- About Us
- Local Savings
- Green Editions
- Legal Notices
- Weekly Ads
Council reviews economic development strategy
Bellevue City Council is poised to adopt an economic development strategic plan that includes working to draw in more next gen tech companies, promoting citywide assets and strengthening its focus on tourism following a Monday review.
Staff and consultants working on the draft economic plan updated the council on its progress, seeking any changes ahead of future adoption. Much of the plan focuses on taking advantage of high tech firms already in Bellevue, strengthening their access to high speed broadband connectivity, increasing workforce housing and a greater higher education presence.
The city should focus on start-up tech firms, as well as midsized firms, said Brian Murphy, principal at BERK and Associates, with higher education geared toward generating more start-ups and providing existing tech firms with quality talent.
Capitalizing on Bellevue being a part of the "Pacific Rim," it will also be important for the city to strengthen its international relations and outreach with foreign investors, he said. The possibility of Bellevue acting as a consulate was briefly mentioned. Overseas recruitment of businesses and talent would likely require dedicated staffing, Murphy said.
There will also need to be more cost assumed to increase the city's economic development marketing campaign to support the strategic plan, which will include linking investors to investment opportunities in Bellevue. One facet of this will be leveraging the East Link light rail service — coming in 2023 — as an asset and addressing other transportation challenges.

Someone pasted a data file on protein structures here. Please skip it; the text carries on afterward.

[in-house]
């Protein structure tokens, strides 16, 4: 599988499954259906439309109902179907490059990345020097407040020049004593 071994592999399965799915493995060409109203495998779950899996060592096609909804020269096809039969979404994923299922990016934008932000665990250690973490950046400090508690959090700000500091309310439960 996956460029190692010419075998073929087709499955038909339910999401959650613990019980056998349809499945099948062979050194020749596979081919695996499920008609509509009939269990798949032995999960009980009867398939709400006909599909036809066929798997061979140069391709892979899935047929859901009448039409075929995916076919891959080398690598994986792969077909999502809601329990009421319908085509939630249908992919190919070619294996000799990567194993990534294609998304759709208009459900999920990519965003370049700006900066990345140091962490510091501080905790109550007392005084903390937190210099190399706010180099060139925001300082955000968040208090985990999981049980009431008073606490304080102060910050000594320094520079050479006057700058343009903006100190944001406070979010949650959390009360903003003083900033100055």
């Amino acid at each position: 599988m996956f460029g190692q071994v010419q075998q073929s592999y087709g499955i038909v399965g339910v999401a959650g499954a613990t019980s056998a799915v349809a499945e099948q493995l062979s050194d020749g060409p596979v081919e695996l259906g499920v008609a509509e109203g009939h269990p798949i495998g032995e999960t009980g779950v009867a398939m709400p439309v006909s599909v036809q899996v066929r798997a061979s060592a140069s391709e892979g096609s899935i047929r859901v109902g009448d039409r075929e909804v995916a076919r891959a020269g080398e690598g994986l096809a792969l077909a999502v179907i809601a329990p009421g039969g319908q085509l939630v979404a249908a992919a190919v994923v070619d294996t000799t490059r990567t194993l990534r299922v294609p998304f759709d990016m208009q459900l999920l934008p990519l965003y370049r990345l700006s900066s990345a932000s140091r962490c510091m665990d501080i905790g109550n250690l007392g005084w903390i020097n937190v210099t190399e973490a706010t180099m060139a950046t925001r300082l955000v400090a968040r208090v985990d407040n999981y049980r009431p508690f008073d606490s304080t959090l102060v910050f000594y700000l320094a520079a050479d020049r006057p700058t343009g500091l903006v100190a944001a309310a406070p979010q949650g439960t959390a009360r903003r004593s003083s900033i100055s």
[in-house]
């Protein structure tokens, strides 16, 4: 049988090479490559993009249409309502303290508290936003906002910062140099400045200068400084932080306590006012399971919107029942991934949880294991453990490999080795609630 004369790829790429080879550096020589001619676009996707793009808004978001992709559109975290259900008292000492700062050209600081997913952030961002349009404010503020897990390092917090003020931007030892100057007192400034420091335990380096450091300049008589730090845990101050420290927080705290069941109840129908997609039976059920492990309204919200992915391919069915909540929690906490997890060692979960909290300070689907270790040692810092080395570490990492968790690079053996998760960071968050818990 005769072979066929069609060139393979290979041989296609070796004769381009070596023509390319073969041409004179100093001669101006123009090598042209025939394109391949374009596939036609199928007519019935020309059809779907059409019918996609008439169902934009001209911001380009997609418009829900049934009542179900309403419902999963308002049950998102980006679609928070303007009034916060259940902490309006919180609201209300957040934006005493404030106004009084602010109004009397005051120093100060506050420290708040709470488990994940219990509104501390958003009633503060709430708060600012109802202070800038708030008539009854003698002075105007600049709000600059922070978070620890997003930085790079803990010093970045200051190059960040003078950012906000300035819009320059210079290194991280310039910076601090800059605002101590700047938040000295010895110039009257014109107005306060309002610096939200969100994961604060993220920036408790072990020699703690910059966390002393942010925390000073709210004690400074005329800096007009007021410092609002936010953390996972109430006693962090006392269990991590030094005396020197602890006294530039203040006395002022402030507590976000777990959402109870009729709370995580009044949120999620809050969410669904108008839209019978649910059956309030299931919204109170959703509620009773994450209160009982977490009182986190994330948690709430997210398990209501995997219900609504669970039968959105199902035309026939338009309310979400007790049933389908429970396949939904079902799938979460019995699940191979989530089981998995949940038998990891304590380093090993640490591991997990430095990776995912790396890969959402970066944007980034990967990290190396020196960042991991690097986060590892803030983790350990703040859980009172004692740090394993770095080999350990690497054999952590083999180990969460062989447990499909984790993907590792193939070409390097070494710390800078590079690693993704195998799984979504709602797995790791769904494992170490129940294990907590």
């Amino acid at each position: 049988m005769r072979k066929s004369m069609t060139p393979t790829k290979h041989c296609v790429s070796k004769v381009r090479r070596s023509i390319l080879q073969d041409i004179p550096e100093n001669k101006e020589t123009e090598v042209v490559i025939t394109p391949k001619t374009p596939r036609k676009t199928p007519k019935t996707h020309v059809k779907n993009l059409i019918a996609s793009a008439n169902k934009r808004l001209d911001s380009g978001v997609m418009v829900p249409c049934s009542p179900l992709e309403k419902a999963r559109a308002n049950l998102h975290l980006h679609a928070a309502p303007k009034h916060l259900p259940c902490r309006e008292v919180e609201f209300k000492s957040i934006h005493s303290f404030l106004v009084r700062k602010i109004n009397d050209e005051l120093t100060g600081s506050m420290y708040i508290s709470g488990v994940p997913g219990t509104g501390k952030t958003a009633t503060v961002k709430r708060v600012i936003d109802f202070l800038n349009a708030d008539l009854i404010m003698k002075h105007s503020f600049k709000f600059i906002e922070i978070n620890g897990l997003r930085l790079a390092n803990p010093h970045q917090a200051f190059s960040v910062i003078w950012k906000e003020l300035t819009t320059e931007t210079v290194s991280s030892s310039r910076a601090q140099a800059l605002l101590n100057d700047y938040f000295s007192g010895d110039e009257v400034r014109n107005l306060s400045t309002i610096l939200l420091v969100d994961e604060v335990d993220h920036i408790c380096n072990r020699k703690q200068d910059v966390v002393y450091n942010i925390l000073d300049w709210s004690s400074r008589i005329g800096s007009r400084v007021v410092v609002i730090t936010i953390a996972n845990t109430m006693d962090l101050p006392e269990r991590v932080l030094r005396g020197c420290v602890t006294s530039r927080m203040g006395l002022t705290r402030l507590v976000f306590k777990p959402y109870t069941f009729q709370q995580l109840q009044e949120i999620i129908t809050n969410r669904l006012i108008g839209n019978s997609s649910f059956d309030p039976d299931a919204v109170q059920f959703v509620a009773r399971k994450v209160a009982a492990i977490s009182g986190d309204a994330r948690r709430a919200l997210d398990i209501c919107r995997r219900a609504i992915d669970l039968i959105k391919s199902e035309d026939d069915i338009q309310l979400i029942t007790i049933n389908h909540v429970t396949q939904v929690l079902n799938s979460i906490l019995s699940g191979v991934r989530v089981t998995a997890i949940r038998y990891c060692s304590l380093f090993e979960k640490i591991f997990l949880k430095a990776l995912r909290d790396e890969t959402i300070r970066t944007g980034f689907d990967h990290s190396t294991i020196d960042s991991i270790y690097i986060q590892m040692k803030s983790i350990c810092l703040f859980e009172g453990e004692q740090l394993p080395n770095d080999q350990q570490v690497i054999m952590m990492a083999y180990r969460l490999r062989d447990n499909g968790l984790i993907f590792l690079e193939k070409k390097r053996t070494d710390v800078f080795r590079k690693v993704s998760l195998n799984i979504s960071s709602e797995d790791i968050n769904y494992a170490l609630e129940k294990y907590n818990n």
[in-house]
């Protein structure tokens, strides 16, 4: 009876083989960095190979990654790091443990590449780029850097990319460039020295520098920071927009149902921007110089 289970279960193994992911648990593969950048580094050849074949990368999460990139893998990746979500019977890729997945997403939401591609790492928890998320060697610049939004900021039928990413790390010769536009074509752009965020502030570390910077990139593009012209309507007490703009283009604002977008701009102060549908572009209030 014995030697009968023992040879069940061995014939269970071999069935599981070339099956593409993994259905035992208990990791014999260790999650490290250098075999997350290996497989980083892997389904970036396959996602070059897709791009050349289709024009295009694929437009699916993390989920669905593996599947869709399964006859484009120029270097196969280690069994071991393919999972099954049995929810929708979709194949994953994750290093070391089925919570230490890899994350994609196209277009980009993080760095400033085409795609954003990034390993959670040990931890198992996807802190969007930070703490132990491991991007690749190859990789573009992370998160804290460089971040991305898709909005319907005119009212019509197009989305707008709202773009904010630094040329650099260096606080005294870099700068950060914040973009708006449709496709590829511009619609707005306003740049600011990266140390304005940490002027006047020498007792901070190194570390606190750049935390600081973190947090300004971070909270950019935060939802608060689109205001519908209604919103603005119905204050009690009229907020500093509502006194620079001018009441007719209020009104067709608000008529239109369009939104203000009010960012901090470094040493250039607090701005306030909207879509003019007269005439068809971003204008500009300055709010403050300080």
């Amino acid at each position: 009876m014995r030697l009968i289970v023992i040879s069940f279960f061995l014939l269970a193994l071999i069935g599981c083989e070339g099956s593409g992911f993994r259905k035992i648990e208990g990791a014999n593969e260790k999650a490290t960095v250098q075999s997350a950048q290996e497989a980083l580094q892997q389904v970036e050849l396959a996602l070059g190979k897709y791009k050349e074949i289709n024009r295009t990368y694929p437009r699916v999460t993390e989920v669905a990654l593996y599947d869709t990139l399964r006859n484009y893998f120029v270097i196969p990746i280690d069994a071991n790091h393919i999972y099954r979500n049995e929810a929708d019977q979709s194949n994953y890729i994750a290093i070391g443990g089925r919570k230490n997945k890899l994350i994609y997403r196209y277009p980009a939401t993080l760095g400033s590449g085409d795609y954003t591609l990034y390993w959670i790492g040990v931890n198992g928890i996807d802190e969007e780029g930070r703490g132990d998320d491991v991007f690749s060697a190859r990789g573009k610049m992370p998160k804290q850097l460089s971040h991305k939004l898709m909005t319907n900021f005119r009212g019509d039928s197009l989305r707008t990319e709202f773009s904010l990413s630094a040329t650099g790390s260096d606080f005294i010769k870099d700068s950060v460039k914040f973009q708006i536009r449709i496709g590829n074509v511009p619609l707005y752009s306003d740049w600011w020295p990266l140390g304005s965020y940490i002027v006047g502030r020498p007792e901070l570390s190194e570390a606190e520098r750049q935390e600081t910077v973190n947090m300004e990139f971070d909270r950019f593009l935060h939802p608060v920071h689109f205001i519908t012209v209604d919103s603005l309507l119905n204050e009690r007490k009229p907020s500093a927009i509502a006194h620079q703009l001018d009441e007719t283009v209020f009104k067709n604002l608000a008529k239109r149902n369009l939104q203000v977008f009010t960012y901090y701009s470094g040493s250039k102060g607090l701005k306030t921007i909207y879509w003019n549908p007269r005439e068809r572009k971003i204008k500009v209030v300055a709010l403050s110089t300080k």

"This was the number one comment from stakeholders we've spoken with; focus on transportation," said Natasha Fedo with BERK. "You will solve a lot of economic development challenges for Bellevue."
Deputy Mayor Kevin Wallace said he wanted to hear about a greater focus on highways running through the city, considering increased travel that is estimated to occur on them as the population continues to grow.
While much of what the council heard Monday is already being done among city departments, Fedo said newer proposals include increasing the city's ability to work directly with businesses, streamlining permitting and inspection processes and seeking out attractive business districts outside of downtown. The Wilburton area is being strongly favored for this, as is workforce housing in the redeveloping Bel-Red corridor.
To take the economic development strategic plan to this "next level" of implementation will require a Budget One proposal for funding.
Mayor Claudia Balducci reflected on her trip to New York City with the Seattle Chamber of Commerce's intercity study mission in her comments, and the business stance of former Mayor Michael Bloomberg.
"Boy, the business community liked Mayor Bloomberg," she said, adding what she learned from her trip is the importance of focusing on a few objectives at a time. "Our instinct is to add and add. I really like the idea of narrowing."
Making good investments for the city is important, she said, but so is demanding data that points to a return on those investments.